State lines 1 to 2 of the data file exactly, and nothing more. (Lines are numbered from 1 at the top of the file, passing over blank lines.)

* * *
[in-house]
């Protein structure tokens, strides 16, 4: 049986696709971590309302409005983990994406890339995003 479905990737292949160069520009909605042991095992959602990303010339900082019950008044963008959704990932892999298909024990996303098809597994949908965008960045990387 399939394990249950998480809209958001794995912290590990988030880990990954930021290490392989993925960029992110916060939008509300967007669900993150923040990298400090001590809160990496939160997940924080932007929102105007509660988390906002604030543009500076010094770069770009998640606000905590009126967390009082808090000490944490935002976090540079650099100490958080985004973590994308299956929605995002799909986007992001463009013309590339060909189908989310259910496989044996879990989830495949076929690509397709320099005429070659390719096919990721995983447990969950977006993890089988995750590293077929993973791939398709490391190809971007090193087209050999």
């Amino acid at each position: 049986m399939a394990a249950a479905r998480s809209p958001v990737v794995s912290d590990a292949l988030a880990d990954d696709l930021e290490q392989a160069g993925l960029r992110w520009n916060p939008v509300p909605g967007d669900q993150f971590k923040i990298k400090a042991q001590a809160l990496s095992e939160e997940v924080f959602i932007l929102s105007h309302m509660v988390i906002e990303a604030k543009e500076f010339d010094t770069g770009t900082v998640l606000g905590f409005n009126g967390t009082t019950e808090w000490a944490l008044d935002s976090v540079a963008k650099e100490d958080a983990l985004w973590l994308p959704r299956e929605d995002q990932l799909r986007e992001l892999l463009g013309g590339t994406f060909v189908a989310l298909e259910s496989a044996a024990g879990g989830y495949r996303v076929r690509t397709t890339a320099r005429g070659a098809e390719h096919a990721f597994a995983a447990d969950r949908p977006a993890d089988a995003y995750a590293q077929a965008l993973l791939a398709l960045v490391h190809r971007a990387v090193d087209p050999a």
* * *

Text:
[in-house]
């Protein structure tokens, strides 16, 4: 049986696709971590309302409005983990994406890339995003 479905990737292949160069520009909605042991095992959602990303010339900082019950008044963008959704990932892999298909024990996303098809597994949908965008960045990387 399939394990249950998480809209958001794995912290590990988030880990990954930021290490392989993925960029992110916060939008509300967007669900993150923040990298400090001590809160990496939160997940924080932007929102105007509660988390906002604030543009500076010094770069770009998640606000905590009126967390009082808090000490944490935002976090540079650099100490958080985004973590994308299956929605995002799909986007992001463009013309590339060909189908989310259910496989044996879990989830495949076929690509397709320099005429070659390719096919990721995983447990969950977006993890089988995750590293077929993973791939398709490391190809971007090193087209050999």